CAIRO — Americans working for pro-democracy groups in Egypt have been ordered to stand trial on criminal charges of receiving illicit funding, a move certain to further strain relations between Washington and Cairo’s ruling army generals.
The provocative decision by investigating judges comes as the U.S. has threatened to suspend $1.3 billion in annual aid to the Egypt’s military. It also highlights the widening divide between Washington and one of its closest allies at a time of political upheaval across North Africa and the Middle East.
The Associated Press reported that judges have ordered that 43 people — 19 of them American—be prosecuted for allegedly violating laws governing funding for nongovernmental organizations working in Egypt. One of them is believed to be Sam LaHood, the Egyptian director of Washington-based International Republican Institute and son of U.S. Transportation Secretary Ray LaHood.
The younger LaHood and other Americans working for the IRI sought haven last month at the U.S. embassy for fear that they might be arrested after a a travel ban was imposed on Employees at two other U.S. based groups—Freedom House and the National Democratic Institute—are also under investigation.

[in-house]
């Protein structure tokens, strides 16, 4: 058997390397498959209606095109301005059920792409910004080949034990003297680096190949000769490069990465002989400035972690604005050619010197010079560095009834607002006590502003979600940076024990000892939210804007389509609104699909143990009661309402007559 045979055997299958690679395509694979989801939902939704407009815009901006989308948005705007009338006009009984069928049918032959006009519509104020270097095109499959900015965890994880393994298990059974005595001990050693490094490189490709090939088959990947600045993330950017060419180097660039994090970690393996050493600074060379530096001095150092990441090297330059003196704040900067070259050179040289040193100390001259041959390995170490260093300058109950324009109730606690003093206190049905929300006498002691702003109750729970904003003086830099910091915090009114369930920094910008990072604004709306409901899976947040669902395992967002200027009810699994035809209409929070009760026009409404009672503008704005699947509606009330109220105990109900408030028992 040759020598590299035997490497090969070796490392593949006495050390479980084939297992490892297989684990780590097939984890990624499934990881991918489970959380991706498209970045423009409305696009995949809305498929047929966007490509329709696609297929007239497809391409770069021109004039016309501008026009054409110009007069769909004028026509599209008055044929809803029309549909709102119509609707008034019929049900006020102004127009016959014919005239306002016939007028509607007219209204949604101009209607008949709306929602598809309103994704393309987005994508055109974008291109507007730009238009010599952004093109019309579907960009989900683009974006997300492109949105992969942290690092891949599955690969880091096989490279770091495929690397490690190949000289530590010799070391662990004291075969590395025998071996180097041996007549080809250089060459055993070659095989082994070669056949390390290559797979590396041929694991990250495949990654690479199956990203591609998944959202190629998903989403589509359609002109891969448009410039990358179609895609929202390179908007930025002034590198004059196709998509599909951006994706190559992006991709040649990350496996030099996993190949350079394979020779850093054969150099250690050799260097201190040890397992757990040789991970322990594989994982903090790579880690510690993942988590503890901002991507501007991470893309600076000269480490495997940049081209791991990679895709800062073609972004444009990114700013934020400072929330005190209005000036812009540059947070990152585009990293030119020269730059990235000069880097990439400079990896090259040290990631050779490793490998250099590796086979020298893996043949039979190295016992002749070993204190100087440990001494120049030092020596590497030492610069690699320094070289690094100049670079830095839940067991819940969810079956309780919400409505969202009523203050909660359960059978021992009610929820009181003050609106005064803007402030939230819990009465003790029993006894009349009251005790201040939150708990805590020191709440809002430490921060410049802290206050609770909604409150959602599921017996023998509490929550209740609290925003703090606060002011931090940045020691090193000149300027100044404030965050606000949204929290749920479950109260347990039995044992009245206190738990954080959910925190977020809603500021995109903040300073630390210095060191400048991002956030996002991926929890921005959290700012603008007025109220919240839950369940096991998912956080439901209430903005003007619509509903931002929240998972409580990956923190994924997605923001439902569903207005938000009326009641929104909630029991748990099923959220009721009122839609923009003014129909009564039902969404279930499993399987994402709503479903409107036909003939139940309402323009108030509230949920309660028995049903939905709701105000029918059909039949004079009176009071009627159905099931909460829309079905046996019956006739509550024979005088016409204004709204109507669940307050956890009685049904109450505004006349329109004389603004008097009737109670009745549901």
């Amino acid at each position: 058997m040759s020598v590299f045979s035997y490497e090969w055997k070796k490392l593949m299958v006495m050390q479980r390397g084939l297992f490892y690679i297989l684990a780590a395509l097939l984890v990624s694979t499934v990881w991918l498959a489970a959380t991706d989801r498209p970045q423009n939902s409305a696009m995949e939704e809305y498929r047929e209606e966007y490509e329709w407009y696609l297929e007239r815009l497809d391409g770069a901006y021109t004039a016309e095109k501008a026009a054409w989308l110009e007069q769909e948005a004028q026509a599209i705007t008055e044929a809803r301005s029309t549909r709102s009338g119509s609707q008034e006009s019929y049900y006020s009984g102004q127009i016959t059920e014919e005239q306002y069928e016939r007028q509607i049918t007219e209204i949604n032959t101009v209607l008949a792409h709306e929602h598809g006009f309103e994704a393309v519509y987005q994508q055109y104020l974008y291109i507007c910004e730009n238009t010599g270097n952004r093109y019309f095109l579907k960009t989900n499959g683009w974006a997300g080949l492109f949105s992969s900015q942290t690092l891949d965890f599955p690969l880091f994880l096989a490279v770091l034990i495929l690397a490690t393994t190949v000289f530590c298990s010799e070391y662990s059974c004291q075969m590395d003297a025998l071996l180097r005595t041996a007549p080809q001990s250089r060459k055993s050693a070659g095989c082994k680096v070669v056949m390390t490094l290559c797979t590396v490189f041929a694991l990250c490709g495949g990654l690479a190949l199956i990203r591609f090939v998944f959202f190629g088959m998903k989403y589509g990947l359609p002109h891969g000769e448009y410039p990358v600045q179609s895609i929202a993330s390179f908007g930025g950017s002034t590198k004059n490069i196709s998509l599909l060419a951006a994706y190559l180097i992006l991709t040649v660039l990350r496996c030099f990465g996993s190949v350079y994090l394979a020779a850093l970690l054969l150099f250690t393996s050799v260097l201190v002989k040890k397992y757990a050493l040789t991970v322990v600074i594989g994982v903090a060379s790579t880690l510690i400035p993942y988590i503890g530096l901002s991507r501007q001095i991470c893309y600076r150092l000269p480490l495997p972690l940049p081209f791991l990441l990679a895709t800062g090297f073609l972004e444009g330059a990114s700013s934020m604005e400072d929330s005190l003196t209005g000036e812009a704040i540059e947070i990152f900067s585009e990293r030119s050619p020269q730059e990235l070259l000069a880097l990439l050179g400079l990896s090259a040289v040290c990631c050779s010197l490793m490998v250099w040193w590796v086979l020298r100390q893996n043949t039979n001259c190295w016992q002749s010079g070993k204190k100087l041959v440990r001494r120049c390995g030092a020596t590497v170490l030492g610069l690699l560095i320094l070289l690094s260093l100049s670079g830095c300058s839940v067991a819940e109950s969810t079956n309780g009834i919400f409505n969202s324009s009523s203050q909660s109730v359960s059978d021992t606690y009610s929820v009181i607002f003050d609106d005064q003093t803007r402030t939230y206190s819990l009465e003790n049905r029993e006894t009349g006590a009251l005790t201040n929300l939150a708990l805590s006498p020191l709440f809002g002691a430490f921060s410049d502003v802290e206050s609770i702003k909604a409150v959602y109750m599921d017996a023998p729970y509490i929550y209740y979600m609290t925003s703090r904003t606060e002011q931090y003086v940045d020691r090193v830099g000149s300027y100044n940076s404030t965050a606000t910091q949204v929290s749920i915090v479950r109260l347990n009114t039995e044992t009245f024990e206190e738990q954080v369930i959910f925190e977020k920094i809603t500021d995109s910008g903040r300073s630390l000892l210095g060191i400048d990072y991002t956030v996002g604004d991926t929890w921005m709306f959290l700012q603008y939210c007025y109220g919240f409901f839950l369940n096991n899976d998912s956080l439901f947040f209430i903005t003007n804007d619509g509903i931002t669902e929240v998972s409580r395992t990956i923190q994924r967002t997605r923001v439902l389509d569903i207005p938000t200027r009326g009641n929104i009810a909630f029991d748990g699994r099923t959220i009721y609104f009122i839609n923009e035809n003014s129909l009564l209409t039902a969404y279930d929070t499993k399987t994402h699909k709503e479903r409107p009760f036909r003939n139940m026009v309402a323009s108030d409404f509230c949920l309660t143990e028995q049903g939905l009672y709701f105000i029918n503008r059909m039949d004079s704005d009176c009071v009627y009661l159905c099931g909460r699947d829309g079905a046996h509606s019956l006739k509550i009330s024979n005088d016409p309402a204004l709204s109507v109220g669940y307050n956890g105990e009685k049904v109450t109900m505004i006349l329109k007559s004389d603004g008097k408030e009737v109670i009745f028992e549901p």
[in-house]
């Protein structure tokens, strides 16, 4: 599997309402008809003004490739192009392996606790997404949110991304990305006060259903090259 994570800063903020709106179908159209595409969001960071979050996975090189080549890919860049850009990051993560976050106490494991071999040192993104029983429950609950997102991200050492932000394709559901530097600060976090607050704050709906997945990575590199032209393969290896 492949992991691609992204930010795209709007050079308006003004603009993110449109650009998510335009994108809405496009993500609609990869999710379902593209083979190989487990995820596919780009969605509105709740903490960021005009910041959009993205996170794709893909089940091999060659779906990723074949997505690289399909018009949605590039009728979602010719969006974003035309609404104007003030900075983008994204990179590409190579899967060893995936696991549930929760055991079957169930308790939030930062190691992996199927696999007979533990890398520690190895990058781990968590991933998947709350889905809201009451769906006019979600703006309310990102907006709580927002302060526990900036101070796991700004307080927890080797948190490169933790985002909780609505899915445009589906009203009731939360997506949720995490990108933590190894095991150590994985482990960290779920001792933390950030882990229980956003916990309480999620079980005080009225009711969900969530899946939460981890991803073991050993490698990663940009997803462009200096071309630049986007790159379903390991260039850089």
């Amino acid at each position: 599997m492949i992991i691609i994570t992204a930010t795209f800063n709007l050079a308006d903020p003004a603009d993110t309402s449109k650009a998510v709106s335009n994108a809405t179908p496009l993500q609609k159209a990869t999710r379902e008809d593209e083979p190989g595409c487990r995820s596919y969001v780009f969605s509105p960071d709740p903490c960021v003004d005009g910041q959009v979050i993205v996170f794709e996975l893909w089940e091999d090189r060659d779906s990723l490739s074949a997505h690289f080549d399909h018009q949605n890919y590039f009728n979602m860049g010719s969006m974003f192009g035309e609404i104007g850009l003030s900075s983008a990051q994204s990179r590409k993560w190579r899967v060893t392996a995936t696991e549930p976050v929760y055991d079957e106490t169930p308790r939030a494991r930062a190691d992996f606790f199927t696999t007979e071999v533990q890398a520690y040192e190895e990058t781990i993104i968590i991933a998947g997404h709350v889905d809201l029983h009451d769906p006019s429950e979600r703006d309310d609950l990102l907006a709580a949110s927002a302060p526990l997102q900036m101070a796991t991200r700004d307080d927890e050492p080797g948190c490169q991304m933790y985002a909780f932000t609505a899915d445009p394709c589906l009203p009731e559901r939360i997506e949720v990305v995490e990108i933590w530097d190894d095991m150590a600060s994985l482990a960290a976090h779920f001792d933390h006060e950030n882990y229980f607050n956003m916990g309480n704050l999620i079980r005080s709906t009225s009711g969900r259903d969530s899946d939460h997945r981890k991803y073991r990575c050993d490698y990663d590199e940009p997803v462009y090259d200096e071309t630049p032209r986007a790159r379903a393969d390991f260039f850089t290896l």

The judges’ ruling came a day after U.S. Secretary of State Hillary Rodham Clinton warned Egypt of possible consequences if the matter is not resolved.
“We are very clear that there are problems that arise from this situation that can impact all the rest of our relationship with Egypt. We do not want that,” Clinton said in Munich, where she had met Egyptian Foreign Minister Mohamed Kamel Amr.
“We have worked very hard the last year to put in place financial assistance and other support for the economic and political reforms that are occurring in Egypt and we will have to closely review these matters as it comes time for us to certify whether or not any of these funds from our government can be made available under these circumstances.”
Egypt’s military leaders, like deposed President Hosni Mubarak before them, have long been suspicious of pro-democracy groups working in a country that even after last year’s revolution and the election of a new Parliament remains a police state. The army has suggested that nongovernmental organizations, many of which they describe as “foreign hands,” have instigated protests and politic al unrest.